Witness Online

No Other Way

No Other Way

“I’m pregnant,” our friend tells my wife, “for the fourth time, so I won’t be able to leave my house for a year.” Our friend is afraid that the government will discover her pregnancy and not allow it to continue. She’s also afraid of evil spirits that will harm her new baby.

“I’ve never seen a happy marriage,” another friend tells me over coffee. “I can’t imagine ever getting married.”

It’s hard for us to understand the kind of oppression and cultural hopelessness that people face in the part of Central Asia where we have lived for the past three years. But we hear it regularly, and it’s taken its toll on us as well.

Other friends have a mother who is sick with cancer. When we ask them about the possibility of God healing her, they only shrug their shoulders and say, “If God wills it.” In similar situations, others visit the medicine man who mixes folk remedies with spells and incantations to induce healing in people. Others give money to beggars on the street, not out of goodness or mercy, but because the beggar will pray to God for them on their behalf in hopes of gaining divine favor and ensuring a place in eternity. Others visit holy people who dole out prayers or potions for a variety of ailments. Others visit witches for help in cursing people or advancing their business plans. Others suffer from unemployment, poverty, alcoholism, domestic abuse, governmental oppression, family pressures and on and on.

“There’s no other way,” our friends say to us. As we talk to them and share our lives with them, we continually face this hopelessness that seems endemic to their worldview. Not only do our Muslim friends not know salvation in Jesus or the assurance of heaven through his atoning blood, they simply have no understanding that God loves them. They are without hope for the future and they are stuck believing that nothing will change. With government policies on one side and Islamic extremism on the other, our friends ask us sincerely, “What do we have to look forward to?”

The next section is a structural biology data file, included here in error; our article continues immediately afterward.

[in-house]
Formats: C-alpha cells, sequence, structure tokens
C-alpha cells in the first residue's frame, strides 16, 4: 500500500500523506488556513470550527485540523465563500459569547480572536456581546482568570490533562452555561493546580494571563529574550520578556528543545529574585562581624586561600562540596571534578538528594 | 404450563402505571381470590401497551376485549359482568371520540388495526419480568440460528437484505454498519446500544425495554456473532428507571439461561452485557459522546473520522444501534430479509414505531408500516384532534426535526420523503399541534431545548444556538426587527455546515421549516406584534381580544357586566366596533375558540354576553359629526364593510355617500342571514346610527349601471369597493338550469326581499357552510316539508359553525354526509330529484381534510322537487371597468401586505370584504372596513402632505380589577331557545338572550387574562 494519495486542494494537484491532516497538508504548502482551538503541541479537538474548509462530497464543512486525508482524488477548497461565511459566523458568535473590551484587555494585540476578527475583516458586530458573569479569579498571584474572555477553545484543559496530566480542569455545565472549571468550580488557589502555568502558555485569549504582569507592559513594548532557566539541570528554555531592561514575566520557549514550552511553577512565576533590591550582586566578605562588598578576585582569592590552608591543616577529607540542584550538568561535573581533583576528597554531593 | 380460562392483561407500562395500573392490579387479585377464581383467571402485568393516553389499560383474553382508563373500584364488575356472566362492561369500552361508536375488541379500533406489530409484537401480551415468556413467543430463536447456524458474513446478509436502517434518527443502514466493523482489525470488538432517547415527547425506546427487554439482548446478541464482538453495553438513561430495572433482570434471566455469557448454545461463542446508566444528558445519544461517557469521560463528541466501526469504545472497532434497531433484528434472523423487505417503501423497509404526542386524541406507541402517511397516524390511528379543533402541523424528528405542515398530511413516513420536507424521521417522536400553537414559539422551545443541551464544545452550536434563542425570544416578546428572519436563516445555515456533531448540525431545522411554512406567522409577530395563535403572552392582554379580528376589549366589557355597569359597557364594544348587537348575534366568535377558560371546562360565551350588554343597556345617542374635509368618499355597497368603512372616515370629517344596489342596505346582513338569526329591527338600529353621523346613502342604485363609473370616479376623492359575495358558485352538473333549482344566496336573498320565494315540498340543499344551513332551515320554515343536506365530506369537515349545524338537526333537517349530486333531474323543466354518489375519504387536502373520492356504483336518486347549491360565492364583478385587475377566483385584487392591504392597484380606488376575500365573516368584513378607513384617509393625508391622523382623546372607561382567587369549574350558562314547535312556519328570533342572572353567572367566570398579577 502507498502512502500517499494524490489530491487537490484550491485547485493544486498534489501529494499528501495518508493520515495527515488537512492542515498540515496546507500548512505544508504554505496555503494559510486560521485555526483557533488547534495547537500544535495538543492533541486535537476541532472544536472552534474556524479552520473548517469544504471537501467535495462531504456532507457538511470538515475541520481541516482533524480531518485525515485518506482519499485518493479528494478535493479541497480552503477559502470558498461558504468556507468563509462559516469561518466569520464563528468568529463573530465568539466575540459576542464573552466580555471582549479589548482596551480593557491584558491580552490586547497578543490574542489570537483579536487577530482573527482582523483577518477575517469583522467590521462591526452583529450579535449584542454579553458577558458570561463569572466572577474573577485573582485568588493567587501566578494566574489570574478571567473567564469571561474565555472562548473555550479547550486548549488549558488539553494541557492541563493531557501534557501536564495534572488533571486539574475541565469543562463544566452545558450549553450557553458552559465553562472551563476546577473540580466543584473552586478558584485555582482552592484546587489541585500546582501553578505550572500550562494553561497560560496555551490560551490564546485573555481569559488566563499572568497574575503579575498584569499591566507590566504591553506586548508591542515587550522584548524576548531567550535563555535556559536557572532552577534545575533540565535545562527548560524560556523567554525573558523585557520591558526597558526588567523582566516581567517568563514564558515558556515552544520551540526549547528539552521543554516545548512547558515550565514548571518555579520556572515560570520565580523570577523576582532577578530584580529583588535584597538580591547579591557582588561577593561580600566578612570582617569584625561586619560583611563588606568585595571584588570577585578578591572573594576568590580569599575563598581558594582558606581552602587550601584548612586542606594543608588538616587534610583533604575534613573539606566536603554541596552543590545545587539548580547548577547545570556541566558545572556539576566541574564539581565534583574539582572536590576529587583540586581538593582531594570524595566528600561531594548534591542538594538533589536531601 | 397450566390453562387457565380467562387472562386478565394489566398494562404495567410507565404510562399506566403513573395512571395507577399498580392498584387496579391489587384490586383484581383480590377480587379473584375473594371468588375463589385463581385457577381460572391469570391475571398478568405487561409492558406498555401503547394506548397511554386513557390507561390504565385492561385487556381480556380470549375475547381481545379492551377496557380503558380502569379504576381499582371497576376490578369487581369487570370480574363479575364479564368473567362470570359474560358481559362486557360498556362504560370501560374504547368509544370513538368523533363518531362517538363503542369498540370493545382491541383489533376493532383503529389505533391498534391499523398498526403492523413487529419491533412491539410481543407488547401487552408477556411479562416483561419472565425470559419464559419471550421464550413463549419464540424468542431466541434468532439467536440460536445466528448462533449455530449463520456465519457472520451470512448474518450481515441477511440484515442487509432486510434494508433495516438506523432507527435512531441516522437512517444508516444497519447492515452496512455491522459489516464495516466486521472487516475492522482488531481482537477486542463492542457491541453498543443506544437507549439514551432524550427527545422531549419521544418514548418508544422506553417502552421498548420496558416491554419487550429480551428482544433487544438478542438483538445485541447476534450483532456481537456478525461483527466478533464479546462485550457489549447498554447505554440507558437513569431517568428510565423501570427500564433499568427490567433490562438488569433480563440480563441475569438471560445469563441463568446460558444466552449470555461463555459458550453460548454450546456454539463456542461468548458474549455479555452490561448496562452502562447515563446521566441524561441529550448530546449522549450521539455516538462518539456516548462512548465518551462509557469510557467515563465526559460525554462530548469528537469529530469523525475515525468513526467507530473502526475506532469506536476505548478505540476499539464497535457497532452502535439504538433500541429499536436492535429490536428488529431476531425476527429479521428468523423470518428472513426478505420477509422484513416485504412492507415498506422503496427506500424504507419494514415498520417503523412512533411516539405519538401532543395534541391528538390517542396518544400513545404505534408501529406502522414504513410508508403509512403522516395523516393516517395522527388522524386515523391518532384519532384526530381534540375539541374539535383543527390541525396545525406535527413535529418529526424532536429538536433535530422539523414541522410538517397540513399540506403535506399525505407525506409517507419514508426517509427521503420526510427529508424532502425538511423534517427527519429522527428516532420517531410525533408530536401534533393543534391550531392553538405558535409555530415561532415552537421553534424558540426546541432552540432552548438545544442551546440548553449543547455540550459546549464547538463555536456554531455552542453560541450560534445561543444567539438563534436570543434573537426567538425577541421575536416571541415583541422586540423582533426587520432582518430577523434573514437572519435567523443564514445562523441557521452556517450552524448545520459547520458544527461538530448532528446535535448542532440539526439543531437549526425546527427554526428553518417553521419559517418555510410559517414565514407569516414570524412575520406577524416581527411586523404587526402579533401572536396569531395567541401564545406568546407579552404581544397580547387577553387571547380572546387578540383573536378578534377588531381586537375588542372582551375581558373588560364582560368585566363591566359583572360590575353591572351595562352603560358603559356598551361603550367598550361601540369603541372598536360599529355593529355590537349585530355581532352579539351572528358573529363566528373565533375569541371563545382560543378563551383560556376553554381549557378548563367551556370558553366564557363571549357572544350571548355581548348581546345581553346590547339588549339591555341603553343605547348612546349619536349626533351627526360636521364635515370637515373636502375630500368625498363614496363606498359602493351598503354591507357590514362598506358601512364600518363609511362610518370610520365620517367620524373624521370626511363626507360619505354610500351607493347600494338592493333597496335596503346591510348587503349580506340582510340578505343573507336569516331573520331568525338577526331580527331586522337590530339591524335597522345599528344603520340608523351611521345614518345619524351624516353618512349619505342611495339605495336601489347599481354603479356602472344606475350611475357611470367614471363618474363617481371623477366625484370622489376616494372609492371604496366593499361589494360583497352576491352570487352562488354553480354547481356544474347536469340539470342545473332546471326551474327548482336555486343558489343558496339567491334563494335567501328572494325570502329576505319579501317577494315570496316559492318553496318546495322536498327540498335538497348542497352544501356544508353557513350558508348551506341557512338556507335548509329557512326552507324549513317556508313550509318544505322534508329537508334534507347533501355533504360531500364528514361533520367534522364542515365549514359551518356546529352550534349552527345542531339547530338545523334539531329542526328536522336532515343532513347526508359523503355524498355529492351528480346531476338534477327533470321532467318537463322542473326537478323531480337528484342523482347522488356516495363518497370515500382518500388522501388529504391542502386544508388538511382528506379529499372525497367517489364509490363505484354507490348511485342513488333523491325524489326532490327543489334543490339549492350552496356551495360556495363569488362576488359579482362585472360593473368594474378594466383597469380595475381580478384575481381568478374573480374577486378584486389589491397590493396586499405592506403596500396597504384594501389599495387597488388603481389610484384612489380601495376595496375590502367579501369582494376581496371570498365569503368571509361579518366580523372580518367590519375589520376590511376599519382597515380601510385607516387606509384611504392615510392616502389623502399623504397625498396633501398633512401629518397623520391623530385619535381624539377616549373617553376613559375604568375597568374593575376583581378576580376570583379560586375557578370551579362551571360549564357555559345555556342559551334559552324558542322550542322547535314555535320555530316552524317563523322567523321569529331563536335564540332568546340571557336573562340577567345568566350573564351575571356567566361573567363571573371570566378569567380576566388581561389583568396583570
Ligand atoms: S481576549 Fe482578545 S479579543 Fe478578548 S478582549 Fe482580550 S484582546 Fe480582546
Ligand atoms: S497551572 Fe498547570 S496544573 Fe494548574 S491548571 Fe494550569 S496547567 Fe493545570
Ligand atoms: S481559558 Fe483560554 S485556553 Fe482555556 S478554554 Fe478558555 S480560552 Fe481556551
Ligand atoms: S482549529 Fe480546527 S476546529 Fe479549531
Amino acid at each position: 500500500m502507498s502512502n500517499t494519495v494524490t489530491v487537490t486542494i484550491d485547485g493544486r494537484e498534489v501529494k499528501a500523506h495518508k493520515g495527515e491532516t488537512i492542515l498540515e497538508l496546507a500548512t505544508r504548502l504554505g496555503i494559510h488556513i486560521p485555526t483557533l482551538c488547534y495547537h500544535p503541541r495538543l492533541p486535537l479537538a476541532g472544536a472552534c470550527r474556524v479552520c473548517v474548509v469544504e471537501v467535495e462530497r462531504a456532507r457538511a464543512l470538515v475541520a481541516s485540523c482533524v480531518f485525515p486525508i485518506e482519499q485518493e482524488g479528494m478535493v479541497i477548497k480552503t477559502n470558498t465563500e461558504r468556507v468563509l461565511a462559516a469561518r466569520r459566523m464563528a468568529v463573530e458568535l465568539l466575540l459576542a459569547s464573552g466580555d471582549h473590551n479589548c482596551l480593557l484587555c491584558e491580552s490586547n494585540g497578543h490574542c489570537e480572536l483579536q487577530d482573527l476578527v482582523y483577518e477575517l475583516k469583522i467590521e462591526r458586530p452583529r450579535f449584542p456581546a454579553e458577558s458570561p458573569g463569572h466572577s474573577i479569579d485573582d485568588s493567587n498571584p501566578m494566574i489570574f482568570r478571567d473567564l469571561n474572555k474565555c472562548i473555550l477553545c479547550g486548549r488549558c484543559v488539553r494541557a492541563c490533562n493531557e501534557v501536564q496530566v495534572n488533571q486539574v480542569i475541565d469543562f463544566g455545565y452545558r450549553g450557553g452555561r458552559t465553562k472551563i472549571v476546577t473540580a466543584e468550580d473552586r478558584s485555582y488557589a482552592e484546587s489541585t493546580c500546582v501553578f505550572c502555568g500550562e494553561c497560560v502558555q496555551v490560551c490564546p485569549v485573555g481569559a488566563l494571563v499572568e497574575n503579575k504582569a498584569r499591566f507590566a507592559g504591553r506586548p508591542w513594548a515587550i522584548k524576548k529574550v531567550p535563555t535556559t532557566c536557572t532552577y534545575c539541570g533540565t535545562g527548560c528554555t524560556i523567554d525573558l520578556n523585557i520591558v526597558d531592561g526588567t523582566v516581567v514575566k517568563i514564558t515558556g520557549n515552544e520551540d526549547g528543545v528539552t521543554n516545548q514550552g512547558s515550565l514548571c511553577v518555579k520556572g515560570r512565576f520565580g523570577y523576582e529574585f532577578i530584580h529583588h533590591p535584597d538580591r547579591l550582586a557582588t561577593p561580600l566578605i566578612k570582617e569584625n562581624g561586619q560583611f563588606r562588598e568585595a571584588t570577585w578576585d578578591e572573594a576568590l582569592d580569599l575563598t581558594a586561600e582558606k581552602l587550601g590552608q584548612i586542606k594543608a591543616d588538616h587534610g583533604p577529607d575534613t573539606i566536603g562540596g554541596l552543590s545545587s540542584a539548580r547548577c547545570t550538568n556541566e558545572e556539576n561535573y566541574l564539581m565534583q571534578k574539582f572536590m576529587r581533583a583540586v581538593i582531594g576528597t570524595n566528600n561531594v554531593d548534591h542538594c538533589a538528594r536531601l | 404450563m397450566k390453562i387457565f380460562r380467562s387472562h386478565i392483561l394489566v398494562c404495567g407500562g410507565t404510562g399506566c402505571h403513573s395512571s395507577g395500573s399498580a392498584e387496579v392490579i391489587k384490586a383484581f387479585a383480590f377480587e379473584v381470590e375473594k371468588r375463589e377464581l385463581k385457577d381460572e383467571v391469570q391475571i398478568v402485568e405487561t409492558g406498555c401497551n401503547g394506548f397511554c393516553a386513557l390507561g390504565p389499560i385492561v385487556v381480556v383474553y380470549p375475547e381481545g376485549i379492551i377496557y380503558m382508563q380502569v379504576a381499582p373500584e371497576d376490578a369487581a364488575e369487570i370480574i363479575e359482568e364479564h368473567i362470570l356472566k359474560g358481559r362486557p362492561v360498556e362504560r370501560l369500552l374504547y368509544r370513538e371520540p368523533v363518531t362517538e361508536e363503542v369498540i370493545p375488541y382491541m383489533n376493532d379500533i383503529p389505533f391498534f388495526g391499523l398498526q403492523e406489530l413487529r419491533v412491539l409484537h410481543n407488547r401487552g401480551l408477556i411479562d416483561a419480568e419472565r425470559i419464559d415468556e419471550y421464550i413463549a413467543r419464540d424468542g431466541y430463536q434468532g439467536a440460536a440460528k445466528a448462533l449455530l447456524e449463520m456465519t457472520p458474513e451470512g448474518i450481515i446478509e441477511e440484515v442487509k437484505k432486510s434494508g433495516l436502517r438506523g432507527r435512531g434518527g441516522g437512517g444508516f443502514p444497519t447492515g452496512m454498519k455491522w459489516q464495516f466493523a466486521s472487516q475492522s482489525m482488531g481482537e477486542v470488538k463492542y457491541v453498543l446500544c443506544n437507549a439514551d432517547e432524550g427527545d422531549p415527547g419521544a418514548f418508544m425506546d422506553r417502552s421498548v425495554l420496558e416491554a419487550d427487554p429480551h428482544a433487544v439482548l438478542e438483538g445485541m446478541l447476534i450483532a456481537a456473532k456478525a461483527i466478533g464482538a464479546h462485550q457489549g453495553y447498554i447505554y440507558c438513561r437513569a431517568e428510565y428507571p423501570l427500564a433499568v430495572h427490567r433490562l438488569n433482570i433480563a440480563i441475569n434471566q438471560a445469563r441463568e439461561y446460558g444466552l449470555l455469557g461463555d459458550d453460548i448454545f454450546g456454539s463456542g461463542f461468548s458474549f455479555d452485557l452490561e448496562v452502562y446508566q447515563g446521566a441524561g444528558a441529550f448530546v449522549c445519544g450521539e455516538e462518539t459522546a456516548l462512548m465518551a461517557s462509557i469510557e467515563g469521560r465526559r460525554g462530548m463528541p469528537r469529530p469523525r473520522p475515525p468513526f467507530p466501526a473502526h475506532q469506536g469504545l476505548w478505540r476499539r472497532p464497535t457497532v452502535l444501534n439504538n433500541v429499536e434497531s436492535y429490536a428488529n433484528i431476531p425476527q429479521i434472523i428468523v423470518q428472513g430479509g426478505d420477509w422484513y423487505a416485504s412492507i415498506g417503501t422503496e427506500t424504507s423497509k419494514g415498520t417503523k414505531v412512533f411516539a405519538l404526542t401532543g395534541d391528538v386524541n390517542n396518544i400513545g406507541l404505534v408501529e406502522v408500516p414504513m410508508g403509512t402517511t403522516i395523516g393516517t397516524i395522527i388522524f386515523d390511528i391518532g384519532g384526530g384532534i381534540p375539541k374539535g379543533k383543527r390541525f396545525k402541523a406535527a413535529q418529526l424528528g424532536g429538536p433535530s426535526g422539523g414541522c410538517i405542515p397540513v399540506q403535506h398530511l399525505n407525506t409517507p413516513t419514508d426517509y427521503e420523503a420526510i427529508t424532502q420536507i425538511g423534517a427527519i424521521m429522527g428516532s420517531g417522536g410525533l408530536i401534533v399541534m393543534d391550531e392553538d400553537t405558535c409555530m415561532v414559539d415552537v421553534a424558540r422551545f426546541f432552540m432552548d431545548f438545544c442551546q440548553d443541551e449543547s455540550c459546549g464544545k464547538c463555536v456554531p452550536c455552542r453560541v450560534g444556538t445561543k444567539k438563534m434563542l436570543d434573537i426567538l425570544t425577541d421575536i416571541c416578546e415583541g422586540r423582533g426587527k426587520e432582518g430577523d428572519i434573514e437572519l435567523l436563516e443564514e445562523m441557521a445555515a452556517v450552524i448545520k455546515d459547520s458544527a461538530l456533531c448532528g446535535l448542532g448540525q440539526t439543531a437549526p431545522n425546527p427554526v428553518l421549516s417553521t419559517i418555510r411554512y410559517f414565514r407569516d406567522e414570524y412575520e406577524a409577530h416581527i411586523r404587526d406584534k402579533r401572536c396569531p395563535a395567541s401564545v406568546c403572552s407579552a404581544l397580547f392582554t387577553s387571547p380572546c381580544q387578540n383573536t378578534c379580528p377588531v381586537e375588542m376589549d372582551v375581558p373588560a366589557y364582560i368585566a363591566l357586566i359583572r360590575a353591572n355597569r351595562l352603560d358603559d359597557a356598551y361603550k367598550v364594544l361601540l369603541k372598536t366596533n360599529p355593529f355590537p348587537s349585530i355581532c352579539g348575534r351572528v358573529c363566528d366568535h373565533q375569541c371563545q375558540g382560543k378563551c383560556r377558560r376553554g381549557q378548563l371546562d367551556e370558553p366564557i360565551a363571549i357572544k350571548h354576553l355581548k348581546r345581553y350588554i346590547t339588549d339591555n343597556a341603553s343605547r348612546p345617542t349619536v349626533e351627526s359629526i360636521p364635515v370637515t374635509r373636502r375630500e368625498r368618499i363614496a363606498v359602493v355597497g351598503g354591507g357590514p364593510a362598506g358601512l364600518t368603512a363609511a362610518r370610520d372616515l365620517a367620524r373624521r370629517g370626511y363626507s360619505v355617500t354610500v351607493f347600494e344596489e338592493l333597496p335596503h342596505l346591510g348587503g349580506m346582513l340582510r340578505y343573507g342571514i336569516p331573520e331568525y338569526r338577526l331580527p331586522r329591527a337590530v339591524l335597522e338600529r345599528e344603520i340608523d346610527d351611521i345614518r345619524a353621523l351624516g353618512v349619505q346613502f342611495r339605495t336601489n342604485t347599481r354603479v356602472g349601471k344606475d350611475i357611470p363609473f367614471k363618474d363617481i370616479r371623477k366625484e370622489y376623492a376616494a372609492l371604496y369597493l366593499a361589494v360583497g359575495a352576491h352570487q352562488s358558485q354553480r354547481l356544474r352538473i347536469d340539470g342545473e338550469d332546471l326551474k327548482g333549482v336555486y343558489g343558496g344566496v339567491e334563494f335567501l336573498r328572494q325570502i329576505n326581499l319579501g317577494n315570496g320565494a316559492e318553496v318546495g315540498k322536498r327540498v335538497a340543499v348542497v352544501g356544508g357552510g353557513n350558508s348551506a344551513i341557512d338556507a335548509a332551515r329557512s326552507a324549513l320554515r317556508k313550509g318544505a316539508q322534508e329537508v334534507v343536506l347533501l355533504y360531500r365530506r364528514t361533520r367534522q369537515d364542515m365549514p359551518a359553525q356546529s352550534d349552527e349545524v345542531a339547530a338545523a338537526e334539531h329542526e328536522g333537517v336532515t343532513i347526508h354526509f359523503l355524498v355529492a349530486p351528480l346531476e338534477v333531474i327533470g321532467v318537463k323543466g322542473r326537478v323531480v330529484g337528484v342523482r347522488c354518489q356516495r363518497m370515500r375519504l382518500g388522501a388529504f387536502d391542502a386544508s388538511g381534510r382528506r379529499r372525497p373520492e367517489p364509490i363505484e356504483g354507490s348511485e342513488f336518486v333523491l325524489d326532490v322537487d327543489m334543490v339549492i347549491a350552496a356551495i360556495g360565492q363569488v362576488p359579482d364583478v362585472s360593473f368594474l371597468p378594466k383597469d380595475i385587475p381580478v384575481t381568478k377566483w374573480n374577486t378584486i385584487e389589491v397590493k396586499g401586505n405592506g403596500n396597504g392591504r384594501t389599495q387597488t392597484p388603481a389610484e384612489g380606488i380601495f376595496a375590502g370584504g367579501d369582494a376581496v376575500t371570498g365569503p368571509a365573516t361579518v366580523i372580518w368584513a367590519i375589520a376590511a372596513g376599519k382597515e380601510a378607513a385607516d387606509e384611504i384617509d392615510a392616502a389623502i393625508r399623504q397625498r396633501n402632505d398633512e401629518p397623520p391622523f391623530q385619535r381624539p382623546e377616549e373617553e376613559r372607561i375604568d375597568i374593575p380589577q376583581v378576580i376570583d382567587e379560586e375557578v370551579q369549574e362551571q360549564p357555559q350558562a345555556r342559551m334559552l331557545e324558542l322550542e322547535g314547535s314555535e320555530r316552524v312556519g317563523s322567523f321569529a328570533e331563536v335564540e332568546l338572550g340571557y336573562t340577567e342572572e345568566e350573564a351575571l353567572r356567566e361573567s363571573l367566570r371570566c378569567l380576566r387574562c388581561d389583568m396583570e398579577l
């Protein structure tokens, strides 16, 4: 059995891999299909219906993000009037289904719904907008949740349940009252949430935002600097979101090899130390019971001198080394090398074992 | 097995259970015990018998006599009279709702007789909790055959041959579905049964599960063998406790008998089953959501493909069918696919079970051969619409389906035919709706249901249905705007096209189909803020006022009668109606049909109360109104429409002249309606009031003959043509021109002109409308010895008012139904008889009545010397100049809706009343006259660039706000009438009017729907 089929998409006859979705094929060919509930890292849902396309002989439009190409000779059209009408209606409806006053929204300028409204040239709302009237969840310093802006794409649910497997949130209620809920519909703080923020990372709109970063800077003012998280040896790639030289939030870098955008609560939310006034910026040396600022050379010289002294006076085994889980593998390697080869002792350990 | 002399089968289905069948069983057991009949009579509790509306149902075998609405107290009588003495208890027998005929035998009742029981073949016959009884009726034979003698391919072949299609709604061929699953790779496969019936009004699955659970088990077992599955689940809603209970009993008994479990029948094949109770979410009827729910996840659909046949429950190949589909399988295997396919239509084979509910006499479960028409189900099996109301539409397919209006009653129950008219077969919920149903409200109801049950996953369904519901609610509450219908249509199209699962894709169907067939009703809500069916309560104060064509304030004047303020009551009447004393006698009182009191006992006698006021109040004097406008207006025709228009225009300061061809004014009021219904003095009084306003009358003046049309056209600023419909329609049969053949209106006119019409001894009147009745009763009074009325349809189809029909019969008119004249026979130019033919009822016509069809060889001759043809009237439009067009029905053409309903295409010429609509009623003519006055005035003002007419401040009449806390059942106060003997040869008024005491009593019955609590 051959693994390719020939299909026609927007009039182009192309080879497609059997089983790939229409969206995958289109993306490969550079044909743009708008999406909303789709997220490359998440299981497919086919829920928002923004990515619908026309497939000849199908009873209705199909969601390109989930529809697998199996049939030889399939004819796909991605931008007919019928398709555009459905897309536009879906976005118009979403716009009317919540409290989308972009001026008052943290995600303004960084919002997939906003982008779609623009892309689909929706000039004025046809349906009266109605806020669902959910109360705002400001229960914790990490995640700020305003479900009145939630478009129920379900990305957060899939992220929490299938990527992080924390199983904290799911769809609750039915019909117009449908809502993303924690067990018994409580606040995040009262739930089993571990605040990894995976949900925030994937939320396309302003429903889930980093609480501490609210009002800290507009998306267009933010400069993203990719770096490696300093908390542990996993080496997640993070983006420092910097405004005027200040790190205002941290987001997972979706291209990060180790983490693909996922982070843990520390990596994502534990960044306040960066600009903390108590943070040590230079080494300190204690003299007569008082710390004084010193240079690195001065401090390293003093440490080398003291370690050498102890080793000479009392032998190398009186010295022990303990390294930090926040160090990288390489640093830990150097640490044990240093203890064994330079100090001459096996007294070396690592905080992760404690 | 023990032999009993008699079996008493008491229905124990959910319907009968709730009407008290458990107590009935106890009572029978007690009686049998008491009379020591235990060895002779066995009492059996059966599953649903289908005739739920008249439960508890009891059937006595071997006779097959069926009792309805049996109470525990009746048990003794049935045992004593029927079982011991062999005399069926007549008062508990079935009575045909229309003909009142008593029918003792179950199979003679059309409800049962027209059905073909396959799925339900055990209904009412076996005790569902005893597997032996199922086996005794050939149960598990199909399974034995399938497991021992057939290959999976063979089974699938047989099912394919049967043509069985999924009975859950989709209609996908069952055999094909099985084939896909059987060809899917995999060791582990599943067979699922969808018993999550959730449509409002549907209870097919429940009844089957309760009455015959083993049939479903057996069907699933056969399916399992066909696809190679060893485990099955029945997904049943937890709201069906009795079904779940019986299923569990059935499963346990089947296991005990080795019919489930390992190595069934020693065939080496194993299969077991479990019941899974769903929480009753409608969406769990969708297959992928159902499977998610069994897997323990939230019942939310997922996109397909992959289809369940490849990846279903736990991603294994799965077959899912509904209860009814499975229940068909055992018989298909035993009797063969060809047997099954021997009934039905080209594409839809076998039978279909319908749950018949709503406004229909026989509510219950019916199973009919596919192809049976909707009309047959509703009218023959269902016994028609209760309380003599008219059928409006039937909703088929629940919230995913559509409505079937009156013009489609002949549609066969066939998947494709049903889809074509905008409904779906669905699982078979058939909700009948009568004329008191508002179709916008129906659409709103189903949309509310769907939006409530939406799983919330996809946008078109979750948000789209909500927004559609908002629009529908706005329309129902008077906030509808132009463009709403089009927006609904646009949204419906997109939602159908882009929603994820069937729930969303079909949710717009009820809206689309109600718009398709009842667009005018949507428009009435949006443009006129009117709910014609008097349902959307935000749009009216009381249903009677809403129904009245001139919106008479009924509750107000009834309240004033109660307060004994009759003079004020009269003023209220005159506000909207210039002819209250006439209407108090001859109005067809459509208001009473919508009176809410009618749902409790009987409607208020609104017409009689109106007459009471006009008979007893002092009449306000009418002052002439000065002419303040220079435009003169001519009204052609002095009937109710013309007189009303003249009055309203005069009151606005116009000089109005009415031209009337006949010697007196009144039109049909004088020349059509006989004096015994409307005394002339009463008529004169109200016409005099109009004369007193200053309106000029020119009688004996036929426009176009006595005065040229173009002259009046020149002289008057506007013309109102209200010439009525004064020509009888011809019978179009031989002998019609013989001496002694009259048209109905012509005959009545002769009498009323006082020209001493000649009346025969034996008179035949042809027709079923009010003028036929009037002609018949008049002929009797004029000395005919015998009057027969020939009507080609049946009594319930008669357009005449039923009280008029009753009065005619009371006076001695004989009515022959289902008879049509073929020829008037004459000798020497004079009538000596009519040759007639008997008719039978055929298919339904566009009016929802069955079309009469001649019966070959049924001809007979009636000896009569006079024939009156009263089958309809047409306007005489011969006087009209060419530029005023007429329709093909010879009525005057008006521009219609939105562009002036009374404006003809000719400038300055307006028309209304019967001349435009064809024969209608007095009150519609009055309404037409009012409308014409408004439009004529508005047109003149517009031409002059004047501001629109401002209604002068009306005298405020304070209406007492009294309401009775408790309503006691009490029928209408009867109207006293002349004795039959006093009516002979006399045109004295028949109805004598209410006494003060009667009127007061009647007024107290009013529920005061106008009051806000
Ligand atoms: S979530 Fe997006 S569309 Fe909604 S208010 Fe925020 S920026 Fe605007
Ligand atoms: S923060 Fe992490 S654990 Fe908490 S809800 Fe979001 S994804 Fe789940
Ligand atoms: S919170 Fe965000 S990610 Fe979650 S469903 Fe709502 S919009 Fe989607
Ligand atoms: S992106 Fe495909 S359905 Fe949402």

It’s not easy to live in the midst of this hopelessness. For missionaries in this part of the world, sometimes the negativity is catching. Although we feel privileged to have numerous co-laborers from different agencies, we have too often heard the lies of the enemy spoken from the discouragement that plagues even these workers: “This area is too tough to reach. The Gospel just can’t break through this hard ground.” Even when we don’t hear these words, the attitudes are there. It’s not uncommon for missionaries to give up on language learning and relationship building, and to stop praying. They begin to feel that nothing will change, that God won’t work in this place.

At times, during the past three years, we also fell into the trap of hopelessness, believing that nothing would change or that we wouldn’t see the outpouring of the Holy Spirit that we desire for these people. At times, we believed that our language ability wouldn’t improve and that our relationships wouldn’t grow. We believed that our friends would never truly be able to understand the Good News of Jesus. We even believed that we ourselves had stopped growing and would never see change in our own lives.

Yet we have hope. We come back time and time again to the truth that hope not only exists, it transforms. We remind ourselves that Jesus has redeemed us and changed us and he is continuing to do so. We affirm that he has already entered into our marriage, our family, and our team and he is at work. In the same way, Jesus is working in Central Asia. By faith, we affirm that he is reaching out to people, changing them, transforming their lives. He is pouring out his Spirit in great and mighty ways. In his great love, God is active; he still desires that none should perish but that all would be saved. God is playing the long game. His ways are not my ways, his wisdom is not earthly wisdom and his timing is not worldly timing. We know these things to be true, just as we know that Jesus has already won the battle.

As I reflect on our three years in Central Asia and I continue to pray for our Muslim friends, I am driven by the hope and anticipation of seeing what God will do there. I choose to resist the lie of hopelessness, and I choose to move forward in faith, the substance of things hoped for and the evidence of things not seen.

By a worker in Central Asia